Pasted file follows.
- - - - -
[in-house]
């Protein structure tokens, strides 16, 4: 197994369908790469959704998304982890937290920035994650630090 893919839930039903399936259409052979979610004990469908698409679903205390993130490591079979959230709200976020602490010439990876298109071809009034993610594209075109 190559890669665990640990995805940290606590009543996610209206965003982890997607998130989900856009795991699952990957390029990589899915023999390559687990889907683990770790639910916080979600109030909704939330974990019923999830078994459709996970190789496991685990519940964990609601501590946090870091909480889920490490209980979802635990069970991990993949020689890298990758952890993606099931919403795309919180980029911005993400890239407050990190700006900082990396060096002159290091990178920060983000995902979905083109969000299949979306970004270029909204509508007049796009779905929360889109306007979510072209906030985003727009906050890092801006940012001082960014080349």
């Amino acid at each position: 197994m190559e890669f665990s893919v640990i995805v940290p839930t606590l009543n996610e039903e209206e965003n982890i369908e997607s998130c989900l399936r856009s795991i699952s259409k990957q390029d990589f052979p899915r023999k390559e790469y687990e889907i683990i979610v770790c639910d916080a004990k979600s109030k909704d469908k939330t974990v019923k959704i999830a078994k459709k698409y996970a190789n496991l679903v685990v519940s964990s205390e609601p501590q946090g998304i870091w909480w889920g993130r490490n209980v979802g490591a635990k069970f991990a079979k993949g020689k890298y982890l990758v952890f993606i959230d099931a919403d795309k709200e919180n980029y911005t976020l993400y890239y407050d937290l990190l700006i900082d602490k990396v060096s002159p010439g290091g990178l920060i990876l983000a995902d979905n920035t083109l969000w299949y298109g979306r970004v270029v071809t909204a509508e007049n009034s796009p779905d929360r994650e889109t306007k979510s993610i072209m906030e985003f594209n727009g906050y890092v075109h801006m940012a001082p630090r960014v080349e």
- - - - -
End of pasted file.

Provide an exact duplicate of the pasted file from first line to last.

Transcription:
[in-house]
């Protein structure tokens, strides 16, 4: 197994369908790469959704998304982890937290920035994650630090 893919839930039903399936259409052979979610004990469908698409679903205390993130490591079979959230709200976020602490010439990876298109071809009034993610594209075109 190559890669665990640990995805940290606590009543996610209206965003982890997607998130989900856009795991699952990957390029990589899915023999390559687990889907683990770790639910916080979600109030909704939330974990019923999830078994459709996970190789496991685990519940964990609601501590946090870091909480889920490490209980979802635990069970991990993949020689890298990758952890993606099931919403795309919180980029911005993400890239407050990190700006900082990396060096002159290091990178920060983000995902979905083109969000299949979306970004270029909204509508007049796009779905929360889109306007979510072209906030985003727009906050890092801006940012001082960014080349």
């Amino acid at each position: 197994m190559e890669f665990s893919v640990i995805v940290p839930t606590l009543n996610e039903e209206e965003n982890i369908e997607s998130c989900l399936r856009s795991i699952s259409k990957q390029d990589f052979p899915r023999k390559e790469y687990e889907i683990i979610v770790c639910d916080a004990k979600s109030k909704d469908k939330t974990v019923k959704i999830a078994k459709k698409y996970a190789n496991l679903v685990v519940s964990s205390e609601p501590q946090g998304i870091w909480w889920g993130r490490n209980v979802g490591a635990k069970f991990a079979k993949g020689k890298y982890l990758v952890f993606i959230d099931a919403d795309k709200e919180n980029y911005t976020l993400y890239y407050d937290l990190l700006i900082d602490k990396v060096s002159p010439g290091g990178l920060i990876l983000a995902d979905n920035t083109l969000w299949y298109g979306r970004v270029v071809t909204a509508e007049n009034s796009p779905d929360r994650e889109t306007k979510s993610i072209m906030e985003f594209n727009g906050y890092v075109h801006m940012a001082p630090r960014v080349e």